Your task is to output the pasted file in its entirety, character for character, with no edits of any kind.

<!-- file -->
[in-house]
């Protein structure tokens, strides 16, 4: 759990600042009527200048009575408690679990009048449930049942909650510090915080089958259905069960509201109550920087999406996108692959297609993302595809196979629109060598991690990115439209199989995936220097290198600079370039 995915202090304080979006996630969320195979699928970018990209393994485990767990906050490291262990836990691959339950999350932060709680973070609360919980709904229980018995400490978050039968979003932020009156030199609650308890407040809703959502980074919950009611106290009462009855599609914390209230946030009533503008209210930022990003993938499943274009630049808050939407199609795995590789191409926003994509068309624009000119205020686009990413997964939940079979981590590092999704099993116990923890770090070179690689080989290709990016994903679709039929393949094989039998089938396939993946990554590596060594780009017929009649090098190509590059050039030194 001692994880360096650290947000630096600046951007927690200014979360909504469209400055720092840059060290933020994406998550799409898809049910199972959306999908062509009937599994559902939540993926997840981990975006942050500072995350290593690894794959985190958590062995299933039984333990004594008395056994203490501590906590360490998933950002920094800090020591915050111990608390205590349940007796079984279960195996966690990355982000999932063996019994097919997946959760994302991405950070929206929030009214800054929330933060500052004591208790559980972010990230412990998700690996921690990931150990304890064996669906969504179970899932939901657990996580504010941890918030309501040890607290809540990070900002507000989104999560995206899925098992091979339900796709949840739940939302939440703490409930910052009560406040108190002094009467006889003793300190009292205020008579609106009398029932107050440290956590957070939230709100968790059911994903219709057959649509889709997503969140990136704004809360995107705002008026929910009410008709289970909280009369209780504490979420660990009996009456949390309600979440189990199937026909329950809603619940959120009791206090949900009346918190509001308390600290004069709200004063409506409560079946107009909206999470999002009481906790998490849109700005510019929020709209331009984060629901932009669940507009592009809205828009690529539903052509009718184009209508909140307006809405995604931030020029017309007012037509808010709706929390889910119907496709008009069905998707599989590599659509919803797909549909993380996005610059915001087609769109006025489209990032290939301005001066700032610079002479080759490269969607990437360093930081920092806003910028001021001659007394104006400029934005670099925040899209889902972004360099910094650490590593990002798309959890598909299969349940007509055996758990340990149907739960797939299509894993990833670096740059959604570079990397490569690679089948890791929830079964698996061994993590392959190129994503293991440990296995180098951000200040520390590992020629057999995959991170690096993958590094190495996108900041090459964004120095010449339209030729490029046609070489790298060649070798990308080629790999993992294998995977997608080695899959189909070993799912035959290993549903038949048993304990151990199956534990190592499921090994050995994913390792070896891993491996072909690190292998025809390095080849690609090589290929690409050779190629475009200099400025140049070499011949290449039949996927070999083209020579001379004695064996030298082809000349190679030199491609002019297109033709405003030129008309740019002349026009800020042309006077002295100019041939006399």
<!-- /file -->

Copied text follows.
[in-house]
């Protein structure tokens, strides 16, 4: 759990600042009527200048009575408690679990009048449930049942909650510090915080089958259905069960509201109550920087999406996108692959297609993302595809196979629109060598991690990115439209199989995936220097290198600079370039 995915202090304080979006996630969320195979699928970018990209393994485990767990906050490291262990836990691959339950999350932060709680973070609360919980709904229980018995400490978050039968979003932020009156030199609650308890407040809703959502980074919950009611106290009462009855599609914390209230946030009533503008209210930022990003993938499943274009630049808050939407199609795995590789191409926003994509068309624009000119205020686009990413997964939940079979981590590092999704099993116990923890770090070179690689080989290709990016994903679709039929393949094989039998089938396939993946990554590596060594780009017929009649090098190509590059050039030194 001692994880360096650290947000630096600046951007927690200014979360909504469209400055720092840059060290933020994406998550799409898809049910199972959306999908062509009937599994559902939540993926997840981990975006942050500072995350290593690894794959985190958590062995299933039984333990004594008395056994203490501590906590360490998933950002920094800090020591915050111990608390205590349940007796079984279960195996966690990355982000999932063996019994097919997946959760994302991405950070929206929030009214800054929330933060500052004591208790559980972010990230412990998700690996921690990931150990304890064996669906969504179970899932939901657990996580504010941890918030309501040890607290809540990070900002507000989104999560995206899925098992091979339900796709949840739940939302939440703490409930910052009560406040108190002094009467006889003793300190009292205020008579609106009398029932107050440290956590957070939230709100968790059911994903219709057959649509889709997503969140990136704004809360995107705002008026929910009410008709289970909280009369209780504490979420660990009996009456949390309600979440189990199937026909329950809603619940959120009791206090949900009346918190509001308390600290004069709200004063409506409560079946107009909206999470999002009481906790998490849109700005510019929020709209331009984060629901932009669940507009592009809205828009690529539903052509009718184009209508909140307006809405995604931030020029017309007012037509808010709706929390889910119907496709008009069905998707599989590599659509919803797909549909993380996005610059915001087609769109006025489209990032290939301005001066700032610079002479080759490269969607990437360093930081920092806003910028001021001659007394104006400029934005670099925040899209889902972004360099910094650490590593990002798309959890598909299969349940007509055996758990340990149907739960797939299509894993990833670096740059959604570079990397490569690679089948890791929830079964698996061994993590392959190129994503293991440990296995180098951000200040520390590992020629057999995959991170690096993958590094190495996108900041090459964004120095010449339209030729490029046609070489790298060649070798990308080629790999993992294998995977997608080695899959189909070993799912035959290993549903038949048993304990151990199956534990190592499921090994050995994913390792070896891993491996072909690190292998025809390095080849690609090589290929690409050779190629475009200099400025140049070499011949290449039949996927070999083209020579001379004695064996030298082809000349190679030199491609002019297109033709405003030129008309740019002349026009800020042309006077002295100019041939006399």